The Dominican Republic hit the gas on fuel demand. Fuel consumption increased by 30% in May compared to April (Dominican Today – English). The restrictions on mobility during the COVID-19 pandemic caused a drop of between 16% and 19% in fuel tax collections (Dominican Today – English).


Iran plans to continue helping Venezuela. Iran said more cargoes will be sent to Venezuela or any other customer on demand, despite the US threats to stop shipments of its fuel (Platts – English). Iran sold 210,000 mt of gasoline to Venezuela.


Libre Abordo will no longer swap oil for food in Venezuela. The Mexican company said it was bankrupt and that President Maduro ended the oil-for-food agreement exchanging Venezuelan crude for water trucks (Reuters – English). Mexico and the US are investigating the company for the exchange agreement with Venezuela (El Economista – Spanish).



Natural Gas Mid-Downstream & LNG


Tropigas will supply LNG to Panamá and Costa Rica. Tropigas Natural signed a contract with Colón LNG Marketing to supply LNG through tanker trucks for the Panamanian and Costa Rican markets (ANPanamá – Spanish). The agreement started June 1 (La Estrella – Spanish). The plant is located on the island Telfers.


Colombia’s natural gas demand keeps peaking. The Colombian Association of Natural Gas said they increased their service to 10 million clients (Valora Analitik – Spanish). Thermal plants increased their natural gas demand by 36%, as did refineries by 23% (Valora Analitik – Spanish).


Trinidad & Tobago and Venezuela are friends again, but the natural gas cooperation is still out. Trinidad and Tobago offered explicit support for Venezuela’s government, but will not revive the natural gas cooperation in the near term due to a drop in industrial demand (Argus Media – English).


Jamaica bets on natural gas and biodiesel. The Jamaica Urban Transit Company (JUTC) plans to introduce a biodiesel project and electric buses together with the compressed natural gas (CNG) project to power five buses within its fleet (JIS – English). The JUTC has also built a CNG terminal at the Portmore Depot to fuel the buses.



Electric Power & Renewables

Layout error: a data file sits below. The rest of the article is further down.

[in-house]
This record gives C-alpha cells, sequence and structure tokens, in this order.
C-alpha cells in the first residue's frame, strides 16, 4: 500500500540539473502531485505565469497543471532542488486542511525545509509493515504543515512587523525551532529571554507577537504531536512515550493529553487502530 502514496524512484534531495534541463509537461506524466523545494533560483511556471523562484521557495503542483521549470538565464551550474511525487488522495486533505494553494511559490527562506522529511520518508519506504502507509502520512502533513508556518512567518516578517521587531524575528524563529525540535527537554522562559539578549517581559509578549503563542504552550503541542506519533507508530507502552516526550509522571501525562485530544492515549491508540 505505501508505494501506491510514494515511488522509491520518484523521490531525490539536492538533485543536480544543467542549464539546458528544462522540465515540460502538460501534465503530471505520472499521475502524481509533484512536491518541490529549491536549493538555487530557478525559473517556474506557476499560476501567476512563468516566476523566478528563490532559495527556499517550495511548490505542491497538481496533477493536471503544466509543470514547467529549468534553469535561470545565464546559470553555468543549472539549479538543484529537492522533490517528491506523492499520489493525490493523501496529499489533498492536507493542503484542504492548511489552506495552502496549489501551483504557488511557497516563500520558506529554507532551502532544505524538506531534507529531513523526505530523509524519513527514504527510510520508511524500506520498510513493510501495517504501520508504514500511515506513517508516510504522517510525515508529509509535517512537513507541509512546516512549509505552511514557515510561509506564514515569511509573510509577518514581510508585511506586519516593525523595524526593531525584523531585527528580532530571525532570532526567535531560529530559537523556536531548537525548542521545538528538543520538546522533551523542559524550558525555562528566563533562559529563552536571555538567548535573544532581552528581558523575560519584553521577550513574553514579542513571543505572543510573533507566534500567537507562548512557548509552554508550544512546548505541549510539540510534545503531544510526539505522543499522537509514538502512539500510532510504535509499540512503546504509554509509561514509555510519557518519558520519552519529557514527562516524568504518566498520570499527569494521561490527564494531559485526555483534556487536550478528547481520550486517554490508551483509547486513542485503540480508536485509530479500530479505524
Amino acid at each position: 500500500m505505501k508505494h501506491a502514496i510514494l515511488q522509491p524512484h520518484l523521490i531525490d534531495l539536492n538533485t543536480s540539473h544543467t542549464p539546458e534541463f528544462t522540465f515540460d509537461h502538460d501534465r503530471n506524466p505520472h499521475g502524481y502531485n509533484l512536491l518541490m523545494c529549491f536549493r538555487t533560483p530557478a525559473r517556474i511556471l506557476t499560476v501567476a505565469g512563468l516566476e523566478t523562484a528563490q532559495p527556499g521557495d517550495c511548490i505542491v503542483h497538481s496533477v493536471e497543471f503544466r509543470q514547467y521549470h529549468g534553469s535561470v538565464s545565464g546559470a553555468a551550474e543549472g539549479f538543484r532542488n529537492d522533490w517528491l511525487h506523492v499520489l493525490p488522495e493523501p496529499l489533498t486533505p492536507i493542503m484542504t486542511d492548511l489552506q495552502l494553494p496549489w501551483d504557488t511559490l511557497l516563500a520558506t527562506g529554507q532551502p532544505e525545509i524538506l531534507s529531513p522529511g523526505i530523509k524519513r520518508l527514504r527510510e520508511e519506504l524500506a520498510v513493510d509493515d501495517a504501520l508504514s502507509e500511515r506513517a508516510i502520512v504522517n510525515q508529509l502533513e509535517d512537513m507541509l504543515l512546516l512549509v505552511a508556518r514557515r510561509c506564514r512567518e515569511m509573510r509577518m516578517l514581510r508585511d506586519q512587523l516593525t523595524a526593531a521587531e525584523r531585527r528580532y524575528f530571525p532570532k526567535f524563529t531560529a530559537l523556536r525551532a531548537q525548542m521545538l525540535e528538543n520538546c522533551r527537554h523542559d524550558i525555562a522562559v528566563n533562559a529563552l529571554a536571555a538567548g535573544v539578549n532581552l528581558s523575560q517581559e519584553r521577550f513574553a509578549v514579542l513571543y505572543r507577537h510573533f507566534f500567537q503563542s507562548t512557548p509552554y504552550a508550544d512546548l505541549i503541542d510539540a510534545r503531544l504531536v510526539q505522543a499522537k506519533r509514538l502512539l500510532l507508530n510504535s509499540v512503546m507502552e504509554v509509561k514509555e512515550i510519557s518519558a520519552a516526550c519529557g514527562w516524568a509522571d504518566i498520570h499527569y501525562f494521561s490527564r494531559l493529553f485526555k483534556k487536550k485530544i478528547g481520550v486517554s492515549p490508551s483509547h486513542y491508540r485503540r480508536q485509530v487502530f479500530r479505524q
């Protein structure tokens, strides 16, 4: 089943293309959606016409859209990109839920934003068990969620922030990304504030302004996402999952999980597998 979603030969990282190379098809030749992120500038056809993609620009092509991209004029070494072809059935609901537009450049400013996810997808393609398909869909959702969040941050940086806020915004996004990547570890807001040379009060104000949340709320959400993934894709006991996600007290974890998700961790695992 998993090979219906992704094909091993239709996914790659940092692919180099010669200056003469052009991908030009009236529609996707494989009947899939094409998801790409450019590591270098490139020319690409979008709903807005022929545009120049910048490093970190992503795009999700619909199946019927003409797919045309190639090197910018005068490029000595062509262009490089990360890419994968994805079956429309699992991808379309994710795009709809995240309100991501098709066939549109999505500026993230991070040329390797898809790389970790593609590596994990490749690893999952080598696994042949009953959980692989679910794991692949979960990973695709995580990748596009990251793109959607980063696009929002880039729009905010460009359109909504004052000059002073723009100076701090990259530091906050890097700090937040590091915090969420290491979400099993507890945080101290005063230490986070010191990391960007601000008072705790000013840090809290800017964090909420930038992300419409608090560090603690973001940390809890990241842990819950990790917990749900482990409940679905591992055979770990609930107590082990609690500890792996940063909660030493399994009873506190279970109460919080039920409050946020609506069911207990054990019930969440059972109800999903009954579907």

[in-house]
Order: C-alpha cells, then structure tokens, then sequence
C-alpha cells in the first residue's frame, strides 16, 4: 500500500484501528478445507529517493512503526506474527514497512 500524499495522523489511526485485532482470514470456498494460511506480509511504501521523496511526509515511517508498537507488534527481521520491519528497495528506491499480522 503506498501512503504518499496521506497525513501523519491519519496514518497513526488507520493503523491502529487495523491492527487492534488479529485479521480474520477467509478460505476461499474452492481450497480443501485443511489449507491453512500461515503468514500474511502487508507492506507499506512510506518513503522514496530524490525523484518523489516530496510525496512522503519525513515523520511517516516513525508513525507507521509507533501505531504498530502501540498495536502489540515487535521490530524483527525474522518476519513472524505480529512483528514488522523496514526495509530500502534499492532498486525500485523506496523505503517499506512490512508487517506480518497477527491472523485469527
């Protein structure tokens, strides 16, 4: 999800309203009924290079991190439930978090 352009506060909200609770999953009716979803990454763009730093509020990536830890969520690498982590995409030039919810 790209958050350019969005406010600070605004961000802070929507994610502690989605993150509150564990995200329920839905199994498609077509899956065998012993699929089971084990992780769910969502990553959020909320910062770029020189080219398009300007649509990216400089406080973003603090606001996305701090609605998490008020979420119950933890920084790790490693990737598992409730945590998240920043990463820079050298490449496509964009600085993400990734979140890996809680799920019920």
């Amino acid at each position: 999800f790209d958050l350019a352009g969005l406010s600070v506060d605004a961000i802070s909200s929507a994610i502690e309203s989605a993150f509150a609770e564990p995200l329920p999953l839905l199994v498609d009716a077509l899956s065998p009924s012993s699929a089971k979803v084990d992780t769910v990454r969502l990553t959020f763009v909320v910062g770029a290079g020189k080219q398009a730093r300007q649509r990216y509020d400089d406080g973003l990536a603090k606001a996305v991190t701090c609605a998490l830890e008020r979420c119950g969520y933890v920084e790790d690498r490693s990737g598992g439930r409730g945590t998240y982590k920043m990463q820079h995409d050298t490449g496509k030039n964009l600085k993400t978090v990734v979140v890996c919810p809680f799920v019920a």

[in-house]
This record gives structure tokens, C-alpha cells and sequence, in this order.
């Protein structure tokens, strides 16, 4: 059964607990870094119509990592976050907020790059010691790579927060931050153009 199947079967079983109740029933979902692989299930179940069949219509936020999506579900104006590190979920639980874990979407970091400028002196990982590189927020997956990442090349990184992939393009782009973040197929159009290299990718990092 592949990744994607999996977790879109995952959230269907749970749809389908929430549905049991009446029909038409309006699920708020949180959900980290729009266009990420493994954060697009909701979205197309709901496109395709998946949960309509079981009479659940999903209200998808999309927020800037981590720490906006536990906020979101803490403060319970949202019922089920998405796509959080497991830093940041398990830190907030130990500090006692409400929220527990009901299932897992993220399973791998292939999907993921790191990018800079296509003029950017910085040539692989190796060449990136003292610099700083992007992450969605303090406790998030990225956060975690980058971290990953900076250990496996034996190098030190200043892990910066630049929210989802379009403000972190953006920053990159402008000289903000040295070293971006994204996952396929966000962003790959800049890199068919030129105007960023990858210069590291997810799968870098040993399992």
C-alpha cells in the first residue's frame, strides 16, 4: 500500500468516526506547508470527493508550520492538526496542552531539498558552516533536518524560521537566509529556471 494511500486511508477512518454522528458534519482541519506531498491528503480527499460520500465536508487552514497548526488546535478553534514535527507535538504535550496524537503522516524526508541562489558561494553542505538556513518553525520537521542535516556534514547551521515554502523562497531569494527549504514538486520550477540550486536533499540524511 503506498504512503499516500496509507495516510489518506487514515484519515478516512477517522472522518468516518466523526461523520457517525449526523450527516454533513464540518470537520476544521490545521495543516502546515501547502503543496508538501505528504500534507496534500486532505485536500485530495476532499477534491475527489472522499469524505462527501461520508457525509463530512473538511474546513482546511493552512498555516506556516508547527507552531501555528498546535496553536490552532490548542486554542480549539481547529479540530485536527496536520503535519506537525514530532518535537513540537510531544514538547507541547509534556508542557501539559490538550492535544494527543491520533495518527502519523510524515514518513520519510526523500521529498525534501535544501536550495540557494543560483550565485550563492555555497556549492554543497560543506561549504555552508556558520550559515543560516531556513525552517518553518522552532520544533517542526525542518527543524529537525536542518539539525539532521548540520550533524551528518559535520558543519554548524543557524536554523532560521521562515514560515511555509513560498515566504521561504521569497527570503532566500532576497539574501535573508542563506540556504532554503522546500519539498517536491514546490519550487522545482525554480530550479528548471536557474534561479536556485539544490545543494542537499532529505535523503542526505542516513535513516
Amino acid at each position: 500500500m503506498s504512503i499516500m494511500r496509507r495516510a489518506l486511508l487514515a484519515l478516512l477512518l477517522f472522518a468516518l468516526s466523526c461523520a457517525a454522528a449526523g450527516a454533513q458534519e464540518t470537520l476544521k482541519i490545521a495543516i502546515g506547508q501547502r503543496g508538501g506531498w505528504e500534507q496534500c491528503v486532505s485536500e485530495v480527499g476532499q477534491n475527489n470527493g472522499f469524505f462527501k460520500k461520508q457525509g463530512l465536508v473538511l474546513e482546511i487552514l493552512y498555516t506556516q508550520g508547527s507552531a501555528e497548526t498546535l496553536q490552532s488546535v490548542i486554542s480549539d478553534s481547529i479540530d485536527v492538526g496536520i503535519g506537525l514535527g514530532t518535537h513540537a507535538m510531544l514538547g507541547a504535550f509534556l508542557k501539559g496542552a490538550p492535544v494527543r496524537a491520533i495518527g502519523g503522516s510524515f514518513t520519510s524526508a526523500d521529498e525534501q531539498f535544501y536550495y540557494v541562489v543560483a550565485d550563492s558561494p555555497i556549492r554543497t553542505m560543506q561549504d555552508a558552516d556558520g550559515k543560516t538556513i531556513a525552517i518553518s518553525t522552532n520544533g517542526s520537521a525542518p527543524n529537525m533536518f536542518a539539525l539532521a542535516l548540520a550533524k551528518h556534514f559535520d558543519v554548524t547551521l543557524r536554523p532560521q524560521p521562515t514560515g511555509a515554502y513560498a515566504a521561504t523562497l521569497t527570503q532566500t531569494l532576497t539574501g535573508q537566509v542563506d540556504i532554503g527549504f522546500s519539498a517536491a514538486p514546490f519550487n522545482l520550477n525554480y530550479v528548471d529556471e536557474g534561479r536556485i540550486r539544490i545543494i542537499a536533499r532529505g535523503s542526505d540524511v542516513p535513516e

Shell requested an IPP license in The Bahamas. The company became the first to apply for an independent power production (IPP) license in the Caribbean nation (Tribune 242 – English). The permission is needed to own and operate its new multi-fuel power station at Clifton Pier and the LNG regasification terminal.


Colombia allowed imports of renewable equipment and self-supply projects. Private ports can import equipment required to build renewable energy projects. The ports will have to request the permission before the National Agency of Infrastructure (PV Magazine – Spanish). More than 650 families will finally have power through a solar system (PV Magazine – Spanish).


Nicaragua is making progress on its energy program. The Energy and Mines Minister said Nicaragua has reached 97.69% coverage in the country’s electricity supply (Prensa Latina – Spanish). Between 2020 and 2021, 18 new power substations will be awarded.


AES worked on El Salvador’s power after the storms. AES El Salvador re-established power service in different parts of the country hit by tropical storm Amanda (El Economista – Spanish). The company recommended citizens stay away from cables and power equipment and not touch them if found on the ground.


The Dominican Republic’s power relied less on fuel oil. Power generation companies in the Caribbean nation reduced their use of fuel oil to produce energy in the last year but increased their coal consumption with the operation of the Punta Catalina plant (Diario Libre – Spanish).



Old School Social Goes Viral


(Editor’s note: For the duration of the COVID-19 outbreak, this section will refocus on announcements of event delays or cancellations, events that are moved online, and scheduled webinars and public conference calls. Stay safe!)



The Latam Mobility Summit will be held June 10-11 at Orquideorama, Botanical Garden, in Medellín.


The South America Energy Series is scheduled for June 20 at JW Marriott in Bogotá.


The SPE Latin American and Caribbean Petroleum Engineering Conference was rescheduled to July 28-30 at the Ágora Convention Center in Bogotá.



Lateral Thinking


Caribbean DNA studies speak of migration and mingling. Genetic anthropologists have studied ancient Caribbean DNA of 52 individuals in Cuban sites from 3,200 years ago to 700 years ago; it suggests how descendants of the first migration waves of inhabitants interacted with newcomers arriving 2,800 years ago (Science Mag – English).



Quote of the Week


“Without commitment, you cannot have depth in anything, whether it’s a relationship, a business or a hobby.”



– Judith Neil Strauss (1973), Amereican-Kittitian author, journalist, and ghostwriter.



We hope you have a productive week. Please send any news, comments, or DNA findings to